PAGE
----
In 1590, the North Berwick witch trials occurred in Scotland, and were of particular note as the king, James VI, became involved himself. James had developed a fear that witches planned to kill him after he suffered from storms whilst traveling to Denmark in order to claim his bride, Anne, earlier that year. Returning to Scotland, the king heard of trials that were occurring in North Berwick and ordered the suspects to be brought to him—he subsequently believed that a nobleman, Francis Stewart, 5th Earl of Bothwell, was a witch, and after the latter fled in fear of his life, he was outlawed as a traitor. The king subsequently set up royal commissions to hunt down witches in his realm, recommending torture in dealing with suspects, and in 1597 he wrote a book about the menace that witches posed to society entitled Daemonologie.
Whilst the witch trials had begun to fade out across much of Europe by the mid-17th century, they continued to a greater extent on the fringes of Europe and in the American colonies. In Scandinavia, the late 17th century saw the peak of the trials in a number of areas; for instance, in 1675, the Torsåker witch trials took place in Sweden, where 71 people were executed for witchcraft in a single day. In the nearby Finland, which was then under the control of the Swedish monarchy, the hunt peaked in that same decade. During the same period, the Salzburg witch trials in Austria led to the death of 139 people (1675–1690).
The clergy and the intellectuals began to speak out against the trials from the late 16th century. Johannes Kepler in 1615 could only by the weight of his prestige keep his mother from being burnt as a witch. The 1692 Salem witch trials were a brief outburst of witch hysteria in the New World at a time when the practice was already waning in Europe. In the 1690s Winifred King Benham and her daughter Winifred were thrice tried for witchcraft in Wallingford, Connecticut, the last of such trials in New England. While found innocent, they were compelled to leave Wallingford to settle in Staten Island, New York. In 1706 in Virginia, Grace Sherwood was tried by ducking and jailed for allegedly being a witch.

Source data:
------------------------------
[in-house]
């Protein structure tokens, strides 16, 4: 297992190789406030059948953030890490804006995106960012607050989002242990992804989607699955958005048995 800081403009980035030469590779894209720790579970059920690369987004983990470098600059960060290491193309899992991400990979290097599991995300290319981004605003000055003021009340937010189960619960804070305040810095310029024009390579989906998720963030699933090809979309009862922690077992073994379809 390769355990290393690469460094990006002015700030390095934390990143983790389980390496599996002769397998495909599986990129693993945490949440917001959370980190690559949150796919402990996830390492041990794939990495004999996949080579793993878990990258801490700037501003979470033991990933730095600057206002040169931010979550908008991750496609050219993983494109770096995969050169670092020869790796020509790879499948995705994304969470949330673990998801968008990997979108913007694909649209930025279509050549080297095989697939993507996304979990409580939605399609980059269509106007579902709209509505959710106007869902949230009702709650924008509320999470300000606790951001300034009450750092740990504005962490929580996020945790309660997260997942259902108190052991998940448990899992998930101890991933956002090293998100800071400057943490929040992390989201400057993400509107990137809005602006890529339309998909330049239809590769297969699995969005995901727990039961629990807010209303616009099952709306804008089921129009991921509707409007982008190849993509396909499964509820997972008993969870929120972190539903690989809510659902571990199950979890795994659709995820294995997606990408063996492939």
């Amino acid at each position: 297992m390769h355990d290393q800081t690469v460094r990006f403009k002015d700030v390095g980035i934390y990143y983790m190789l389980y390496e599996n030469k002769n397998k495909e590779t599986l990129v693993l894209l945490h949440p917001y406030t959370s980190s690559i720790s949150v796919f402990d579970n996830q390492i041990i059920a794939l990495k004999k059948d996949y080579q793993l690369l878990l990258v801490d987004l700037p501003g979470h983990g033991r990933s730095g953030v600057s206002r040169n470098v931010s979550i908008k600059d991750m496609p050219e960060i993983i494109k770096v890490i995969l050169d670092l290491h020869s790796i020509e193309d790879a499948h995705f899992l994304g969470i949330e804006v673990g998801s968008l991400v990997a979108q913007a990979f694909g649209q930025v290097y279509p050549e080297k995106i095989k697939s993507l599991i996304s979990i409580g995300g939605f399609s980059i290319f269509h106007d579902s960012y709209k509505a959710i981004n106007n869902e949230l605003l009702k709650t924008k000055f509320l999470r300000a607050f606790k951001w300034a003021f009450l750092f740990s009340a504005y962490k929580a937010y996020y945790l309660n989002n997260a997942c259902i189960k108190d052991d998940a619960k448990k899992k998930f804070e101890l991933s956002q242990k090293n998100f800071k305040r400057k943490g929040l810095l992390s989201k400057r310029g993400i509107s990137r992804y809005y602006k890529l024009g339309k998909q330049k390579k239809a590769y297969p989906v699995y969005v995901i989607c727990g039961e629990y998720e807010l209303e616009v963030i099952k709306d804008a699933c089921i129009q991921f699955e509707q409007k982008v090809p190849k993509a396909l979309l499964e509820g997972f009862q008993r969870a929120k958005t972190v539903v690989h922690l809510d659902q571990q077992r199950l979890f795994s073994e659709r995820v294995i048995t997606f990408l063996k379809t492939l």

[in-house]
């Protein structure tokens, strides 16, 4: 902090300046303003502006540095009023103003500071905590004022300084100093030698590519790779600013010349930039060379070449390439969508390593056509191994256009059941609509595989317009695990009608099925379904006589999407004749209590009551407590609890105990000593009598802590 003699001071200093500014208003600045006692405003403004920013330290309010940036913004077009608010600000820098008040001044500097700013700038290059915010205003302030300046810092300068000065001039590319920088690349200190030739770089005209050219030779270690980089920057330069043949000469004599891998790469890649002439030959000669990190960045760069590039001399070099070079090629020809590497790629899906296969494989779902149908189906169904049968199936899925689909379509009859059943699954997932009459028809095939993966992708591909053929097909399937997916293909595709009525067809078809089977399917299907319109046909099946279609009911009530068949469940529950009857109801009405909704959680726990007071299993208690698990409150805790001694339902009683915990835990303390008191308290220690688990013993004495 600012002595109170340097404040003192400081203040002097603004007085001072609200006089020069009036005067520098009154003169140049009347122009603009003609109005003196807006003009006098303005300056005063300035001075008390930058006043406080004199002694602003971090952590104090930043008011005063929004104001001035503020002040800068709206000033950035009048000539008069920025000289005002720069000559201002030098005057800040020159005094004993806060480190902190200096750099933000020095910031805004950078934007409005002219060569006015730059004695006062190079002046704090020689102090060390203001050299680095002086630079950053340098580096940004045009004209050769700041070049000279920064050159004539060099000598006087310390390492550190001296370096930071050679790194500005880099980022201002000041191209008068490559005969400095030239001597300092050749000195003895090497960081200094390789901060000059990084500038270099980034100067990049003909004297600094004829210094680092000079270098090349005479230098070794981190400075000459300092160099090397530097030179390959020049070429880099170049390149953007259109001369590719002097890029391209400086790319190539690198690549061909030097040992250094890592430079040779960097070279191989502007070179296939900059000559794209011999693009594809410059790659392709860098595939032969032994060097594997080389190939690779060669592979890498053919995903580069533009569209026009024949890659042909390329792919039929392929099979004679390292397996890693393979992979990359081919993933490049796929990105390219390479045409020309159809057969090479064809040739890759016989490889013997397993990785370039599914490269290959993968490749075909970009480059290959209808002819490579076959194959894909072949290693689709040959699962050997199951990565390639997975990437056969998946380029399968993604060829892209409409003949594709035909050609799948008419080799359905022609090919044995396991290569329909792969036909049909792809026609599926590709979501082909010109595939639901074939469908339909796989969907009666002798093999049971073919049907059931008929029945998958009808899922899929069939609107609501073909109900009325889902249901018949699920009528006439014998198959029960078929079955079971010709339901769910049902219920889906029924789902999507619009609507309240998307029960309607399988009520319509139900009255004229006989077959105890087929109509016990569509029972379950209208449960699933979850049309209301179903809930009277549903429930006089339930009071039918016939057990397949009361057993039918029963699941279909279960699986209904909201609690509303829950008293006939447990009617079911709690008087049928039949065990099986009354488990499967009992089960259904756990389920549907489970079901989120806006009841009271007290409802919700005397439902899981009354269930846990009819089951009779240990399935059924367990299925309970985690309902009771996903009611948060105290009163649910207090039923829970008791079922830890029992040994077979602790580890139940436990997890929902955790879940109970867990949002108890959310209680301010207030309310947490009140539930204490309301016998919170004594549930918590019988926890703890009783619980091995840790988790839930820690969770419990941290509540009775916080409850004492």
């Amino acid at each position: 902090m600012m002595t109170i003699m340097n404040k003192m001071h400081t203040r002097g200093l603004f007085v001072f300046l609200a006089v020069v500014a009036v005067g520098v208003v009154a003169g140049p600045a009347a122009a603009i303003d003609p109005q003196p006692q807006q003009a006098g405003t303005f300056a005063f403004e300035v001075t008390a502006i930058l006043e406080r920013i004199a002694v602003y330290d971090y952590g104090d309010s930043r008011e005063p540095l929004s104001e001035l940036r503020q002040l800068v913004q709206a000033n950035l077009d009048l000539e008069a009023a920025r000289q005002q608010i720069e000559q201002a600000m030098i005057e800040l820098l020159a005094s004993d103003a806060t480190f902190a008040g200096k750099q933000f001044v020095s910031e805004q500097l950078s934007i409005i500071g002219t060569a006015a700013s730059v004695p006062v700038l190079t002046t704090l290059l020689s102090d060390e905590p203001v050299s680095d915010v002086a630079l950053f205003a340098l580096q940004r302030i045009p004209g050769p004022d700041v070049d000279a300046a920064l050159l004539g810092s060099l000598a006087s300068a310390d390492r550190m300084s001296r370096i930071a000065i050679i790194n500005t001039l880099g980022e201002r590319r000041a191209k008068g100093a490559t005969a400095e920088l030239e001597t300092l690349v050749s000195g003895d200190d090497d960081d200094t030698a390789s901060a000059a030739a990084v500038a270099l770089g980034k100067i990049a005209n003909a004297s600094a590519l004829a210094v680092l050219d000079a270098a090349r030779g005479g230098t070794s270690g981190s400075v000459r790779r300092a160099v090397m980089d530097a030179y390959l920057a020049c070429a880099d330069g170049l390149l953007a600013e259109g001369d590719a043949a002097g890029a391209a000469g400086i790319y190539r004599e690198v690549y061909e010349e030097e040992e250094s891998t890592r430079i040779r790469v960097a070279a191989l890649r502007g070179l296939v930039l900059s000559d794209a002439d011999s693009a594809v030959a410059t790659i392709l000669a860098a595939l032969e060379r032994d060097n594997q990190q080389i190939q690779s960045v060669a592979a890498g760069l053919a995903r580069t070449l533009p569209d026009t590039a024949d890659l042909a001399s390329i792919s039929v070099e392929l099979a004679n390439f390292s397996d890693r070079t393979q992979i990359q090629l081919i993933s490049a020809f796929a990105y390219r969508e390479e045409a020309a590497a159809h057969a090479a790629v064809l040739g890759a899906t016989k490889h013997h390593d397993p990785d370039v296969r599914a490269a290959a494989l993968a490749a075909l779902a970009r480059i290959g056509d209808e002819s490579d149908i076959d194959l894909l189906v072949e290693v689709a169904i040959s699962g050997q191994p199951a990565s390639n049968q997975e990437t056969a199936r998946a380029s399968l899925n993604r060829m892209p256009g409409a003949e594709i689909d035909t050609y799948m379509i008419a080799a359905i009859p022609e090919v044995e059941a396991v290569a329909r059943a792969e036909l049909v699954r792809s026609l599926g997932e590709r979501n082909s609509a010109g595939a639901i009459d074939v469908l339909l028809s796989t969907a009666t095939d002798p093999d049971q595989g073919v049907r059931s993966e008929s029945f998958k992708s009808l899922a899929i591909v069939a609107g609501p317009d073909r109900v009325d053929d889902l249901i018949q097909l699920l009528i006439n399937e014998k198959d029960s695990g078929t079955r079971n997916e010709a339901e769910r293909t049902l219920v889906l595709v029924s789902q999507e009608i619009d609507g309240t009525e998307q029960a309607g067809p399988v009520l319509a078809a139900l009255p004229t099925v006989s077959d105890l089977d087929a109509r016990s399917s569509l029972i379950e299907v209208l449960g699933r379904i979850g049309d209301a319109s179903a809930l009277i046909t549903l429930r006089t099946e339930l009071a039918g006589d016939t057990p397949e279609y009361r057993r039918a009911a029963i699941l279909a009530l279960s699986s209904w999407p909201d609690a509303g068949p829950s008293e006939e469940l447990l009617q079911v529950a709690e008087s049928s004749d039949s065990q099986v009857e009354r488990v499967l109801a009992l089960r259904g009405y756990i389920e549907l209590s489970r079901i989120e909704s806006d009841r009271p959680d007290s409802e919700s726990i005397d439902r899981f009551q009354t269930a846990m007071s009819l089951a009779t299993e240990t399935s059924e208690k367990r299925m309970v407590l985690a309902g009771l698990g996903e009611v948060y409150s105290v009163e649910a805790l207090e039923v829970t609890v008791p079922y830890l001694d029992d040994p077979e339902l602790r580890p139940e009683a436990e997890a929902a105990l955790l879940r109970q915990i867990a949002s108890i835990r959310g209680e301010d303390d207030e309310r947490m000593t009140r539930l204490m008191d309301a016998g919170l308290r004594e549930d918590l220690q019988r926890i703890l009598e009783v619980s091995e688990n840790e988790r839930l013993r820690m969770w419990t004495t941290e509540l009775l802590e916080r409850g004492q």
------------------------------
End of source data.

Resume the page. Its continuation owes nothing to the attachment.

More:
The 18th century witnessed increased urbanisation and technological development in Europe, which gave Early Modern society an increased belief in its own abilities to fashion the world; this led to a decreasing believe in the existence of invisible forces affecting humanity. Belief that Satan interfered in human affairs directly had also begun to wane. Belief in demons became rare among the educated elites, and thus a belief in demonic witchcraft eroded with it. Rationalist sceptics of the trials came to the opinion that the use of torture had resulted in erroneous testimony.
During the early 18th century, the practice subsided. Jane Wenham was among the last subjects of a typical witch trial in England in 1712, but was pardoned after her conviction and set free. The last execution for witchcraft in England took place in 1716, when Mary Hicks and her daughter Elizabeth were hanged. Janet Horne was executed for witchcraft in Scotland in 1727. The Witchcraft Act of 1735 saw the end of the traditional form of witchcraft as a legal offense in Britain, those accused under the new act were restricted to people who falsely pretended to be able to procure spirits, generally being the most dubious professional fortune tellers and mediums, and punishment was light.
Helena Curtens and Agnes Olmanns were the last women to be executed as witches in Germany, in 1738. In Austria, Maria Theresa outlawed witch-burning and torture in the late 18th century; the last capital trial took place in Salzburg in 1750.
While the educated elites had largely abandoned their belief in the reality of witchcraft, this belief remained widespread in popular culture. From this point on, it was very rare for an accused witch to undergo a judicial process and be threatened with execution, but there was still a danger from popular justice and lynch mobs.
In the later 18th century, witchcraft had ceased to be considered a criminal offense throughout Europe, but there are a number of cases which were not technically witch trials which are suspected to have involved belief in witches at least behind the scenes. Thus, in 1782, Anna Göldi was executed in Glarus, Switzerland, officially for the killing of her infant, a ruling at the time widely denounced throughout Switzerland and Germany as judicial murder. Like Anna Göldi, Barbara Zdunk was executed in 1811 in Prussia not technically for witchcraft but for arson. In Poland, the Doruchów witch trial occurred in 1783 and the execution of additionally two women for sorcery in 1793, trialed by a legal court but with dubious legitimacy.
Despite the official ending of the trials for Satanic witchcraft, there would still be occasional unofficial killings of those accused in parts of Europe, such as was seen in the cases of Anna Klemens in Denmark (1800), Krystyna Ceynowa in Poland (1836), and Dummy, the Witch of Sible Hedingham in England (1863). In France, there was sporadic violence and even murder in the 1830s, with one woman reportedly burnt in a village square in Nord.